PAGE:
We have several peace lilies many because they often need splitting and there is a limit to how many can be given away.

Another inherited plant is an aspidistra. This belonged to my grandma who had also inherited it so it will easily date back to the Victorian era. When I inherited it, it had one leaf and was planted in smelly compost due to may grandma's habit of watering it with tea complete with milk and sugar. Once replanted it grew very quickly and my sister also has a large plant. Many years ago it produced a flower but I am still waiting for a repeat performance.
The Boston fern often needs a tidy as to be honest it isn't growing in ideal conditions for it but is holding its own.

Another plants that isn't growing in an ideal position is one of our clivias. Roger - the No Dig Gardener chastised me for growing it in insufficient light but I liked the dark green leaves that the low light produced and despite the lack of flowers liked it where it was. The result was that Roger gave me another plants that I have grown on a windowsill and as a result last year it flowered well. It spent summer in the greenhouse and has now been brought back into the house in the hope of flowers again this year.
Plants such as begonia rex and the prayer plant produce flowers but we grow them for the foliage. Both respond to being cut back when the leaves become tatty, in fact it seems to be part of the prayer plants yearly growing cycle. Dead leaves are cut off and new ones grow from the centre. The plant in the photo below is coming to the end of the cycle and new leaves should start to push up soon. The variegated ficus is stunted due to being kept in too small a pot but still keeps going.
We are great believers in giving plants a chance to regrow and currently have a few plants in the recuperation suite. At present these are all plants that have finished flowering and have been cut back hard. There are several regal pelargoniums, a busy Lizzie/impatiens and a begonia. The impatiens had been attacked by aphids which we couldn't control and so cutting down was a last resort which has paid off as it had grown well and has lots of new flower buds.

So our outdoor garden may be heading for a long sleep but our indoor garden is thriving. Many of our indoor plants are garden plants in other parts of the world. Malar and Endah grow many in their gardens.

Many house plants given the chance are long lived and so are not just for the short term and deserve a life.

Copyright: Original post from Our Plot at Green Lane Allotments author S Garrett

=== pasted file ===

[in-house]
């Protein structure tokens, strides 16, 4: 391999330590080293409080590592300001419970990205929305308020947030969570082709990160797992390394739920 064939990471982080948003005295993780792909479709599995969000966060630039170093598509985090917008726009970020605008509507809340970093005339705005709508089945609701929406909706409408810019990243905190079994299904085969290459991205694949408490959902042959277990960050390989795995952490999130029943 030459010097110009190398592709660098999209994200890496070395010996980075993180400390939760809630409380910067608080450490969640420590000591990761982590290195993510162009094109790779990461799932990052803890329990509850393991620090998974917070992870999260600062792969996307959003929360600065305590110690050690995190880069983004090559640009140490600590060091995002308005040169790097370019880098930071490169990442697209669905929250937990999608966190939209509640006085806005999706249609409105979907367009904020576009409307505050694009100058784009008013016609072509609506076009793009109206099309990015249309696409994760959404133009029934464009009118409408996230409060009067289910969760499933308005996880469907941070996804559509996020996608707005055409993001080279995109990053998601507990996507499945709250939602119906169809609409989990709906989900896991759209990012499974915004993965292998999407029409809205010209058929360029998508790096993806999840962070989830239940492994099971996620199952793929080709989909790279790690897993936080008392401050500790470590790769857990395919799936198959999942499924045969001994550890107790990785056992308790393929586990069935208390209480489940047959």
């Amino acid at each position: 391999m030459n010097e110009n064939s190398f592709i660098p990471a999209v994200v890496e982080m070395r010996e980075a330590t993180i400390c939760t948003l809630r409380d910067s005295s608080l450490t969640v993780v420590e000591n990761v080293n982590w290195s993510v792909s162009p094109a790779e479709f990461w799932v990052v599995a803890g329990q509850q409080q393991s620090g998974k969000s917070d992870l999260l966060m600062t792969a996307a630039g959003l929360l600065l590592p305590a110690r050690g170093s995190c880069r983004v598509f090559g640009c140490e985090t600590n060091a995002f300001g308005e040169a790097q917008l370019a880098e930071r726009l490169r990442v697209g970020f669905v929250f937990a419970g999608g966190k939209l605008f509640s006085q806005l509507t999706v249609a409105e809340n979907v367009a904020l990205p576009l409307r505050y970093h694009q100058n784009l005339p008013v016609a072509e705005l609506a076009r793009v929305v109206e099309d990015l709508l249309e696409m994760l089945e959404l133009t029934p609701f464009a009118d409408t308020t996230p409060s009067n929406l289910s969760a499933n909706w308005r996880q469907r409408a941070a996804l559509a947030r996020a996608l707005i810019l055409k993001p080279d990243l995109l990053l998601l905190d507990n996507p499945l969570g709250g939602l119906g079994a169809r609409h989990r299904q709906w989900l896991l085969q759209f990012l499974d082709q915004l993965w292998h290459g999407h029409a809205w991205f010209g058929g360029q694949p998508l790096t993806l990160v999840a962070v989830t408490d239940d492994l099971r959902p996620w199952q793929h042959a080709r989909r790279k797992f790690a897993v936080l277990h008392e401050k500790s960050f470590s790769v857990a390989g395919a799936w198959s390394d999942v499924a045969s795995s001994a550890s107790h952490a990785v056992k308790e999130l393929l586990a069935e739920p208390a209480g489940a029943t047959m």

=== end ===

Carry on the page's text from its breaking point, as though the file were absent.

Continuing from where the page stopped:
Saturday, December 5

If something sounds too good to be true - it probably means that it is,

In the comments on my post about my eyesight problems many of you requested that I keep you up-to-date with any progress.

I'm afraid the news isn't particularly optimistic. I attended a consultation in Manchester regarding the possibility of lens replacement which seems to be my only option. The procedure sounded to be very straightforward and safe and it would give me almost perfect eyesight without the need for glasses or contact lenses. 

After extensive tests on Friday, it  was revealed that my eyes are  very long and therefore there is a high risk of retinal detachment if I go ahead with the surgery. In fact the advice was that I should think in terms of when the retina would detach rather than if.

The surgery involved is the same as it would be for a cataract operation and one of the comments was that it wouldn't be considered for me if I was younger due to the level of risk. The reason behind considering it for me was that at some time it was certain that I would need cataract surgery even though at the moment I have no signs of any cataracts developing. Apparently that the result of living longer is that we will all end up with cataracts. The thing is that this point, if it is reached, could be a good few years off.

I have been referred to another ophthalmologists who specialises in retinal issues but to be honest the whole discussion scared me. It seems that the best advice he would give would be to proceed with extreme caution. It seems that there is a very high risk involved and so I am left with the dilemma of what to do. At the moment I feel the risk is too high as any type of eyesight is better than none at all.

I just wish the optometrist had told me that the whole thing was too risky and that it couldn't be carried out. I guess the bottom line is if I make the decision to withdraw I lose my deposit whereas if they make that decision I get my deposit back. Am I being too suspicious in thinking this is why the decision is left to me?

I am now trying to investigate if there are any other options. It's all a bit traumatic. Fortunately at the back of my mind I had the feeling that something would put a spanner in the works, it's just the fact that they seem to be saying we can do this but there WILL consequences that is difficult. 

At least I am learning how to use speech recognition instead of typing. I can take photos though and have added some of our journey across the Pennines and the Christmas market in Manchester to stop the post being too miserable.

Wednesday, December 2

What am I?